The King Sharaman in The Sands of Time is presented as a good father, and he adopts a boy of the lowest blood into the royal family, and Dastan is treated just like a prince. This reminds us of the adoption into the body of Christ that we have as Christians.
to be specific, that the Gentiles are fellow heirs and fellow members of the body, and fellow partakers of the promise in Christ Jesus through the gospel, (Ephesians 3:6, NASB)
For you have not received a spirit of slavery leading to fear again, but you have received a spirit of adoption as sons by which we cry out, “Abba! Father!” (Romans [8:15], NASB)
Dastan was loyal to his adopted family. Even when the relationship is tested with betrayal, Dastan is able to get through to each of his brothers. The brothers did love him and were willing to listen.
One of the characters were referred to as “blessed by the creator.”
“Your gods, not mine”
Dastan and Tamina disagree on the authority of the gods in their lives. The flip side of this is the relationship of Naomi and Ruth:
But Ruth said, “Do not urge me to leave you or turn back from following you; for where you go, I will go, and where you lodge, I will lodge. Your people shall be my people, and your God, my God. (Ruth [1:16], NASB)
Scripture also shows that even a casual denial of God is a complete rejection of Him.
He who is not with Me is against Me; and he who does not gather with Me scatters. (Matthew [12:30], NASB)
‘I know your deeds, that you are neither cold nor hot; I wish that you were cold or hot. ‘So because you are lukewarm, and neither hot nor cold, I will spit you out of My mouth. (Revelation [3:15]–16, NASB)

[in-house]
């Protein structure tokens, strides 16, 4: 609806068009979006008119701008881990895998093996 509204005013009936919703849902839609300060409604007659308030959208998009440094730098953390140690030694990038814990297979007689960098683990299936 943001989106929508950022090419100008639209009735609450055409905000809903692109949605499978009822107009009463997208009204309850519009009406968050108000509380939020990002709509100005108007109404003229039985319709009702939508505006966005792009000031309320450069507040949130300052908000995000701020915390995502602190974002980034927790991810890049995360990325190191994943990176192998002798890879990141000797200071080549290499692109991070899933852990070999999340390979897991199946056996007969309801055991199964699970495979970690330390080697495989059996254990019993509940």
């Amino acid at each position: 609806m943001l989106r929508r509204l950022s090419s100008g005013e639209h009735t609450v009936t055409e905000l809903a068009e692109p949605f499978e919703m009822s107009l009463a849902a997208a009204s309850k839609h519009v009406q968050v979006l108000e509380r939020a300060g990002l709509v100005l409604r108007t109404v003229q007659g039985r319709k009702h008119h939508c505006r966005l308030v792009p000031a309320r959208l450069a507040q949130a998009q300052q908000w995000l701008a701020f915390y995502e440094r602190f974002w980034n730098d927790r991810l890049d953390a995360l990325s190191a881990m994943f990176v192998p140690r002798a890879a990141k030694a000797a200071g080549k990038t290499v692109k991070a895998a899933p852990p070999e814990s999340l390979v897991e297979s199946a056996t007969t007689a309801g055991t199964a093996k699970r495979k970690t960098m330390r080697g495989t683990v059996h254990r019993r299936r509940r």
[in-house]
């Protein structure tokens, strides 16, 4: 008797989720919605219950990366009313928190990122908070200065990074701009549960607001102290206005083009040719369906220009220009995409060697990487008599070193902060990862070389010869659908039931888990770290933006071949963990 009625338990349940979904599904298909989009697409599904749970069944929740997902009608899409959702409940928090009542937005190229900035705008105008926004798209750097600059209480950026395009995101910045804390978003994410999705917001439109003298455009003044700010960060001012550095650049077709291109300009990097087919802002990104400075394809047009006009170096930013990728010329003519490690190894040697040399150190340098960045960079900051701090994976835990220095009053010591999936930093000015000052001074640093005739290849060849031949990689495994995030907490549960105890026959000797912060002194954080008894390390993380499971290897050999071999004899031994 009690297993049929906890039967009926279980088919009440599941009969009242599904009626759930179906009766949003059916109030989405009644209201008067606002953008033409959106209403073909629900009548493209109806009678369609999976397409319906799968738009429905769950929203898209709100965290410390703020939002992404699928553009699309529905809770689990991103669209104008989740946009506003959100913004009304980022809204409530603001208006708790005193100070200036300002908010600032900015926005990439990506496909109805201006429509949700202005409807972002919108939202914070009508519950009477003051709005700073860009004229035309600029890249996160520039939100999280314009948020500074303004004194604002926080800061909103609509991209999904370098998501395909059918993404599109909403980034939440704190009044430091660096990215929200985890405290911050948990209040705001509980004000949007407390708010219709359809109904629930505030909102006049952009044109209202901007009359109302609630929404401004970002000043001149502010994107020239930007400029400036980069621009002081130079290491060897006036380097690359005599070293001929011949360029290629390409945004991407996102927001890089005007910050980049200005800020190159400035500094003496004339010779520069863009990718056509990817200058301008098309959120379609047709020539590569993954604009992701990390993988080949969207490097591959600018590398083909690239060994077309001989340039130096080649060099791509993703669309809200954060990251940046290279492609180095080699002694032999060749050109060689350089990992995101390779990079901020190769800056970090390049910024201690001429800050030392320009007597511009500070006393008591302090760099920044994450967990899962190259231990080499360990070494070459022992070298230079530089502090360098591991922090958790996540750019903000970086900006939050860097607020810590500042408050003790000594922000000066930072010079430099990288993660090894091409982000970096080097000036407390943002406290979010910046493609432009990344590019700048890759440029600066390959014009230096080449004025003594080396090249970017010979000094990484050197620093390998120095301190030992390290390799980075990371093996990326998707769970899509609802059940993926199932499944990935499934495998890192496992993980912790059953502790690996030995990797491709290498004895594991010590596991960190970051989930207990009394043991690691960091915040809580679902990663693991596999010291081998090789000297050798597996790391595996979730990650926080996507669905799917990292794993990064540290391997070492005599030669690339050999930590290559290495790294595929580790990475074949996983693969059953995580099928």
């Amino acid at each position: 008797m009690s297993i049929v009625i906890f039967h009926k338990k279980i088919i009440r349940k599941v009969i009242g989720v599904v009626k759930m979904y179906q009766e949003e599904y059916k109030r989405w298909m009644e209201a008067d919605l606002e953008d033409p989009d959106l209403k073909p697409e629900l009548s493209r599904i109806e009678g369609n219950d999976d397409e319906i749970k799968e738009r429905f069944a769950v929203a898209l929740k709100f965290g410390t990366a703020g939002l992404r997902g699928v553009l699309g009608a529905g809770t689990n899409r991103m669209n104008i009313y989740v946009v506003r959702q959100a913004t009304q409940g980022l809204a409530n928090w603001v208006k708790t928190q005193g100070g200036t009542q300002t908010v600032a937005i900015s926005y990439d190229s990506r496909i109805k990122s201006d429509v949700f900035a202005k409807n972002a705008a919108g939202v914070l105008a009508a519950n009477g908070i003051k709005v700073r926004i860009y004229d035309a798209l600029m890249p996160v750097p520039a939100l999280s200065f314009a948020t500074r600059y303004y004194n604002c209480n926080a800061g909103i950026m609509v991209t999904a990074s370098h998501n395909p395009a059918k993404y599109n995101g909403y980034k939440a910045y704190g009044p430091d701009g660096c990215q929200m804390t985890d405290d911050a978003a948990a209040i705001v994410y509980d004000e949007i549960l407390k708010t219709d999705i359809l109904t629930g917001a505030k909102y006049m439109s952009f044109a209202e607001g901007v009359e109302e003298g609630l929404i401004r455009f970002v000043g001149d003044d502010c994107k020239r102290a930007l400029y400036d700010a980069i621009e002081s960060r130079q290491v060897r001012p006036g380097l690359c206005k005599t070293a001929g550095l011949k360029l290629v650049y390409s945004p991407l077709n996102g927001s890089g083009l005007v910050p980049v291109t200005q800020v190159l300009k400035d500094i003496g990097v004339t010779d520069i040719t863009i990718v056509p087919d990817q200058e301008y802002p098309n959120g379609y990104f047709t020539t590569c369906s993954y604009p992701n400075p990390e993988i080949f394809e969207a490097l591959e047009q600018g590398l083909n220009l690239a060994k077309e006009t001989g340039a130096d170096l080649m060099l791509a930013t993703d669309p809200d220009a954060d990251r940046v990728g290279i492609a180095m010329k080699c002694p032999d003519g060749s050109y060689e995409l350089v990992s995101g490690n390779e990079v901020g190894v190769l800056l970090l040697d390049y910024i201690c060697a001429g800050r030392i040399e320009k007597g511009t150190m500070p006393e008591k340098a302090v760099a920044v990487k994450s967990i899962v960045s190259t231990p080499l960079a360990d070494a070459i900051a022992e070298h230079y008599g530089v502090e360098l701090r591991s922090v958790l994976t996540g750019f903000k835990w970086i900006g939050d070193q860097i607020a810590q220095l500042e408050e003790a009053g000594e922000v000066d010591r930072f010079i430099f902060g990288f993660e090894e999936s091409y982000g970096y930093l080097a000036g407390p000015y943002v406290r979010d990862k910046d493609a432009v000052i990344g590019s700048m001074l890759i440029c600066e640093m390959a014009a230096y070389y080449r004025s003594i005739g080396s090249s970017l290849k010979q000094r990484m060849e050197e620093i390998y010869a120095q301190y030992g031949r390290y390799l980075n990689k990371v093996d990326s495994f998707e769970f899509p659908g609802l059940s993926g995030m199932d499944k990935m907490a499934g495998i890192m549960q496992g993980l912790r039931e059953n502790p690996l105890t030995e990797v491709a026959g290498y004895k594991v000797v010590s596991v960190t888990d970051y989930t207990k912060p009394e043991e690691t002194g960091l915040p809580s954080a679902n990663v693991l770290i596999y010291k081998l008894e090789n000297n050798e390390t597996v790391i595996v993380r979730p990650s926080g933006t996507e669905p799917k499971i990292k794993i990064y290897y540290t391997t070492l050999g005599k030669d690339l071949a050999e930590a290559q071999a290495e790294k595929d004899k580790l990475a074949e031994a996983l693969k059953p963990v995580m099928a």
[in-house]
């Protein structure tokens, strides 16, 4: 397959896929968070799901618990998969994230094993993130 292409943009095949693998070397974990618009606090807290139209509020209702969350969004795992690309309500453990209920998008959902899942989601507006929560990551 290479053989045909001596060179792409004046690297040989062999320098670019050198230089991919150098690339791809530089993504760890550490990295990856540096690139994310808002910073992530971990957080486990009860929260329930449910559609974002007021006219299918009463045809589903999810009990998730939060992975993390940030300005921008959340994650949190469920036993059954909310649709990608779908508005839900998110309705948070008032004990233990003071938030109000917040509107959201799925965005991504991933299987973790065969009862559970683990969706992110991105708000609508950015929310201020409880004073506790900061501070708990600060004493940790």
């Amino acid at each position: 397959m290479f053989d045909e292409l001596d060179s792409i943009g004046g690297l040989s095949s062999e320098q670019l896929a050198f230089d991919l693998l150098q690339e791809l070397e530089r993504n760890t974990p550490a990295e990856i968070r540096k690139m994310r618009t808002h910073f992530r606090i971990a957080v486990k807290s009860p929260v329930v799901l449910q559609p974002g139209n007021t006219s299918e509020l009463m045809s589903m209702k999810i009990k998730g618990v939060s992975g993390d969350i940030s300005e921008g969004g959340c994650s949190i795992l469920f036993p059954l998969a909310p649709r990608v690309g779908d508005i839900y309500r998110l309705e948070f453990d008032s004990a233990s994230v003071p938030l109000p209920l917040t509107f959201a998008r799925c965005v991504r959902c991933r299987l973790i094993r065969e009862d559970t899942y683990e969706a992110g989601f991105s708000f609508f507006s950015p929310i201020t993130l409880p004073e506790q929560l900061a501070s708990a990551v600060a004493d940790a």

We know that everything is in God’s hands, even when discussing “destiny,” because God is ultimately sovereign.
Whatever exists has already been named, and it is known what man is; for he cannot dispute with him who is stronger than he is. (Ecclesiastes [6:10], NASB)
The worst evil known to man is taxes! The comic relief in the movie is a Sheik who is maintaining a business tax-free from the governments. But Scripture does teach us the responsibility to support our government and pay taxes.
Render to all what is due them: tax to whom tax is due; custom to whom custom; fear to whom fear; honor to whom honor. (Romans 13:7, NASB)
They said to Him, “Caesar’s.” Then He said to them, “Then render to Caesar the things that are Caesar’s; and to God the things that are God’s.” (Matthew [22:21], NASB; also Mark [12:17] and Luke [20:25])
God does not tell Christians to avoid our duty as good citizens.
Global … sandstorm?
Replace sandstorm with global flood and you almost have Genesis 6. It is an interesting myth that has such a strong parallel with Scripture—perhaps the script writers read their Bible.